In GREEN BOOK, an unlikely pair bonds while one chauffeurs the other below the Mason-Dixon line in the 1960s. The passenger is a black musician traveling from New York to play gigs in the South. His driver is a dyed-in-the-wool New York working man. They’re a true odd couple, educated and urbane on one side, broad and uncouth on the other. Naturally, we expect they’ll have a fast friendship by the end of the movie.
Mahershala Ali (MOONLIGHT) plays the musician, classically trained jazz pianist Don Shirley. The character is a real figure, and GREEN BOOK is based on his true story. His driver is Tony “The Lip” Vallelonga, a nightclub bouncer played by Viggo Mortensen (THE LORD OF THE RINGS).
It’s easy to look at GREEN BOOK as the DRIVING MISS DAISY of today. It’s got a terrific actor pair, for one. And there’s the fact that one character spends the movie driving the other. The story is very firmly rooted in racism, and the different roles allowed to each man in society. While all the external pressures seen and implied in GREEN BOOK create the film’s drama, the real beauty is the interplay between Mahershala Ali and Viggo Mortensen.
The Odd Couple
Playing a musician, especially a real person who was a masterful performer, is no easy task. (Just ask the actors in BOHEMIAN RHAPSODY.) Ali makes us believe almost instantly that his Don Shirley is the real deal. He seems to actually live in his music when performing. Ali creates his character with endless nuance. Even when the material goes pretty broad — there’s an extended riff with Tony teaching Don about the pleasures of fried chicken — Ali finds ways to show us how resentment and good nature collide just beneath the surface of Shirley’s personality.
We’ve seen Viggo Mortensen disappear into roles many times before. Here he puts on a bit of weight and adopts just the right accent to play the Italian-American Tony. He develops the character as a man with a tempered but genial nature. He’s curiosity. And all that is true even as his experience is defined by the racism that was embedded in much of American life at the time.
As good as the two are individually, together they’re just right for GREEN BOOK. The film deals with serious material, but the ways in which Ali and Mortensen connect with one another is like hanging out with two people who just seem to be friends on an innate level. Their work together turns the film into a buddy comedy of sorts. Ali shows Don Shirley to be almost aristocratic, while Mortensen’s Tony Vallelonga is as street-level as they come. And yet we can see them wanting to be just a bit like the other.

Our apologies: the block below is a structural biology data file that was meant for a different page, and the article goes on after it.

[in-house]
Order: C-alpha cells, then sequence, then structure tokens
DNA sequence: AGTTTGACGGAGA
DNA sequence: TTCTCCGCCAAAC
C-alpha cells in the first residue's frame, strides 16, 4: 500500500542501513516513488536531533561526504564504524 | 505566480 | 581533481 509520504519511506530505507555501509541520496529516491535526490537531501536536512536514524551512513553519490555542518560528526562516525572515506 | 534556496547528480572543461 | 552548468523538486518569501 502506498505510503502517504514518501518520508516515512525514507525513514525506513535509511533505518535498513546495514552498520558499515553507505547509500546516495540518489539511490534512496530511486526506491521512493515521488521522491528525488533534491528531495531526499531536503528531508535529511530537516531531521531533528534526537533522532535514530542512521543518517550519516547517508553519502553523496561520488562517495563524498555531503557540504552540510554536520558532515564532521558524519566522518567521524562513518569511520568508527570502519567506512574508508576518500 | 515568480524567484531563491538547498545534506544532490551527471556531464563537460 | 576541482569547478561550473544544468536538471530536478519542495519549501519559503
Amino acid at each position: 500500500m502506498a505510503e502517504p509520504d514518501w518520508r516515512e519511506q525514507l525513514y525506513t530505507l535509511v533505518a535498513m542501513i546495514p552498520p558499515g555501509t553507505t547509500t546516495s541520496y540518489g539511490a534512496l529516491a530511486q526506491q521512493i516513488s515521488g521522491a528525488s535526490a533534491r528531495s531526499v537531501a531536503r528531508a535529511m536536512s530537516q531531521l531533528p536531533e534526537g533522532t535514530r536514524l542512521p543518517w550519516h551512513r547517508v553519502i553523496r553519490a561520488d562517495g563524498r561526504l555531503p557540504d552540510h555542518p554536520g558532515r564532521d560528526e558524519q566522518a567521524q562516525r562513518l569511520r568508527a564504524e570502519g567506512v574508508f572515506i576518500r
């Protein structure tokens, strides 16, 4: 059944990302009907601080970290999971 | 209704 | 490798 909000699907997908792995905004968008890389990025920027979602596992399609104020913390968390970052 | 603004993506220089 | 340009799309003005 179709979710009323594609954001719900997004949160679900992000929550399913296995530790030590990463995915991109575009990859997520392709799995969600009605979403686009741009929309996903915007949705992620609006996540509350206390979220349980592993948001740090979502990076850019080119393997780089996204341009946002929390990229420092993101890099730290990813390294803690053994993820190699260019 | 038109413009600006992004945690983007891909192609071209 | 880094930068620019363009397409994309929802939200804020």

As the two men journey through the South on an eight-week concert tour, guided by Tony’s intuition and the Green Book — a real publication that guided black motorists to safe businesses, updated annually from the ‘30s to the ‘60s — the story slowly grows more serious. Don Shirley is thrown into more dangerous situations, and forced to rely more on Tony. The actors capture all the difficult and frightening aspects of moving deeper into intolerant country — and constantly show how relying on one another can benefit them both.
A Surprising Director
The biggest surprise about GREEN BOOK may be that it comes from director Peter Farrelly. He’s half of the Farrelly Brothers, best known for over the top, vulgar comedies like THERE’S SOMETHING ABOUT MARY and DUMB AND DUMBER. But the Farrellys have mellowed since they first came on the comedy scene, and Peter Farrelly spent the last few years developing this film.
Making outlandish comedies like KINGPIN takes very specific skills with actors. People have to trust their director to play scenes that could make them look more foolish than funny. Farrelly has made that happen over and over again throughout his 25-year career. So while the story and tone of GREEN BOOK are different from his other films, his ability to collaborate with Mahershala Ali and Viggo Mortensen is precisely what helped him make memorable movies in the past.
GREEN BOOK is in theaters now!